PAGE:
Often during an attack or crisis event, law enforcement or security forces are simply not able to respond directly or immediately to assist affected people. We have seen this in recent attacks, particularly those involving an active shooter or multiple shooters. To save yourself, you must find cover immediately and shelter-in-place.

Global Crisis Response Teams usually define shelter-in-place in several ways. Within the traditional context of emergency management shelter-in-place means selecting an interior room or rooms within your home or workplace facility, or ones with no or few windows, and taking refuge there due to an environmental hazard such as an accidental (or intentional) chemical spill or radiation release or another hazard.

Within the context of crisis situations involving mass attacks, such as active shooters or terrorist events, shelter-in-place means, if you cannot get to a nearby exit quickly and safely, then move to a position of cover and if possible, concealment, as quickly as possible. This is what is known as immediate shelter-in-place.

Your next thoughts should be to improve your situation. Do you know where the danger is? Can you see or hear anything? Can you move to an exit safely or should you look for a more secure location to shelter-in-place? Such a location might be a hotel, storage, service, bath or other room that you can secure. Consider moving to this location only if you can do so safely, or if your position has been compromised and you are in immediate danger.

If you can get to a more secure location, you may find that this is where you must remain until help arrives. It may take several hours or up to one or two days. This is a short-term shelter-in-place. It is not a location where you can remain indefinitely unless it happens to have food and water and other basic necessities.

Your priorities should be focused on your immediate safety. Turn off the lights. Lock the door. Silence your mobile telephone. Begin to improve your shelter-in-place location by jamming the door or by placing additional obstacles between you, the door, and potential attackers. If it is safe to do so, attempt to alert the authorities of your location and provide them with whatever information you can about the attacker(s). Look for another exit from this location such as a rear exit, window or access panel to the roof or another area. Get down on the ground and wait for help to arrive. Do NOT open the door unless it is for law enforcement or security personnel.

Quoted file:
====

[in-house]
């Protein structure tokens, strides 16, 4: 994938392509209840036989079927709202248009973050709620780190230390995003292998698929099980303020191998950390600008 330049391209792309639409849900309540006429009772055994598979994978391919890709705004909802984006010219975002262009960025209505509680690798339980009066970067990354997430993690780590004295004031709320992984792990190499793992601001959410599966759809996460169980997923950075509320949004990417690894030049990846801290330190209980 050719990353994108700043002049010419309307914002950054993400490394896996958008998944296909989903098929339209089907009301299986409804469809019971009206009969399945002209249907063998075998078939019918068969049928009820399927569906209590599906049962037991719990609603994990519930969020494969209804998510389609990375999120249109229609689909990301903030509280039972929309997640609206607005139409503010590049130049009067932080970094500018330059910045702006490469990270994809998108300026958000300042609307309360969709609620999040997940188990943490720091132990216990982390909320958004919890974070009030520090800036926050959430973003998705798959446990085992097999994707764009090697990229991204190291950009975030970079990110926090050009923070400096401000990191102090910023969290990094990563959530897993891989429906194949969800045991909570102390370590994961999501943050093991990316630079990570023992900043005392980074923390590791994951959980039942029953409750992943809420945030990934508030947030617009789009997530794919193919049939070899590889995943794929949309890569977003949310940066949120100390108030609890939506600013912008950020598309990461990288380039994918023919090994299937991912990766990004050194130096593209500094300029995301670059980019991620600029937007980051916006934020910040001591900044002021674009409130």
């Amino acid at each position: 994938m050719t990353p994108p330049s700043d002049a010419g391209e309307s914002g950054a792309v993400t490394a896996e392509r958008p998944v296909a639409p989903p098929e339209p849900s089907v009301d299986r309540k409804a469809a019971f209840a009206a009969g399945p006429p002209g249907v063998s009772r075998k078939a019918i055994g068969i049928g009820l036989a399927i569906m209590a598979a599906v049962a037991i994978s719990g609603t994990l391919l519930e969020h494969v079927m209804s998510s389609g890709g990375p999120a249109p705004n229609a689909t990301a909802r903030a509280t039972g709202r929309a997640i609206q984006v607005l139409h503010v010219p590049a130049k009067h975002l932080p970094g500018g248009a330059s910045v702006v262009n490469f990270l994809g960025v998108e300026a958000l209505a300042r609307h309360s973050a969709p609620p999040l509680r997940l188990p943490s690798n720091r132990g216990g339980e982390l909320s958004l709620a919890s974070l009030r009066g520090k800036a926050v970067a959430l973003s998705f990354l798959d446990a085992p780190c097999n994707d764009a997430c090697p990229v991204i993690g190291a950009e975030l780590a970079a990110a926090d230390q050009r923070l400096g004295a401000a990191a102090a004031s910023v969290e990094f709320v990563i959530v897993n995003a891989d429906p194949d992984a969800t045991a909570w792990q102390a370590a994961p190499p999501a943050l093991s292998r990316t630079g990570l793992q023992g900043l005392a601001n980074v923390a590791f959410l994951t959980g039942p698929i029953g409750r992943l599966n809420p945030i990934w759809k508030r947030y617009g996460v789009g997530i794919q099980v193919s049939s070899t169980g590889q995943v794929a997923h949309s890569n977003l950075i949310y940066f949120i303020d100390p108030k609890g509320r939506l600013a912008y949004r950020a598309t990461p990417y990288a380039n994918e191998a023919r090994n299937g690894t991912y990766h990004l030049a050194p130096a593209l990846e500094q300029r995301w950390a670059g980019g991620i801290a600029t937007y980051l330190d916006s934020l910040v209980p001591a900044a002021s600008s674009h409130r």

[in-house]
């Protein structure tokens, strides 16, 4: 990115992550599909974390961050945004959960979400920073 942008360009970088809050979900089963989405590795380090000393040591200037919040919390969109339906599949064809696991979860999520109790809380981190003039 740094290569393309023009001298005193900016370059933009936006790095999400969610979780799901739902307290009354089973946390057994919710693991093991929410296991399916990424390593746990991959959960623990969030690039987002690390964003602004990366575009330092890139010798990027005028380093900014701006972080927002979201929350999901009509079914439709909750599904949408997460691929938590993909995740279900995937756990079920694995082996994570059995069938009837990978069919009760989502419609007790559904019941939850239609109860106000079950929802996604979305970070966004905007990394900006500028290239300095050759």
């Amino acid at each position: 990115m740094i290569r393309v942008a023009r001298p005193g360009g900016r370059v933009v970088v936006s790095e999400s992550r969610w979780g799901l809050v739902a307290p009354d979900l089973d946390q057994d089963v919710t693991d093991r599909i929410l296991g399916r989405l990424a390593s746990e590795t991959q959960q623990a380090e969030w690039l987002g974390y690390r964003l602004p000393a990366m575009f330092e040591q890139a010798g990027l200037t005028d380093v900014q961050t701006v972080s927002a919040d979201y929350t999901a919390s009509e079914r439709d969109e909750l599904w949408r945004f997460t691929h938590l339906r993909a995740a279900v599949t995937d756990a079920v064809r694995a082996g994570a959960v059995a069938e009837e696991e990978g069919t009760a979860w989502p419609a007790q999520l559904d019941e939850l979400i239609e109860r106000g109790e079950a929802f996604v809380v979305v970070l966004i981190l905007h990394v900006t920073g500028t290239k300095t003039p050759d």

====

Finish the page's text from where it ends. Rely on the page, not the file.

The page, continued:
Finally, there are instances where you may need to seek long-term­ shelter-in-place. This usually involves sheltering at a secure location that has the necessary food and medical supplies to sustain you for 1-2 weeks or longer. These are usually identified as, ‘safe havens’. A safe haven can be a hotel room, home, office, or other location that is secure and when possible, not in the immediate crisis area. Safe havens typically have some physical security, ranging from perimeter fences and locked gates to a discrete or overt security presence. Communications such as internet access and mobile or satellite telephone communications are a huge asset. Those people sheltering-in-place can remain in contact with crisis response teams to update them on the situation, to receive instructions from crisis response personnel and to make plans for a safe emergency evacuation out of the area.

Should you find yourself in the middle of a crisis event (I hope you never do), you have a chance to save yourself and possibly others, if you remember this. Maintain your situational awareness and don’t wait for someone to tell you to take cover and shelter-in-place. You have the basics, now teach your employees and your family members and begin developing your survival skills. They just may save your life or the lives of your employees or loved ones.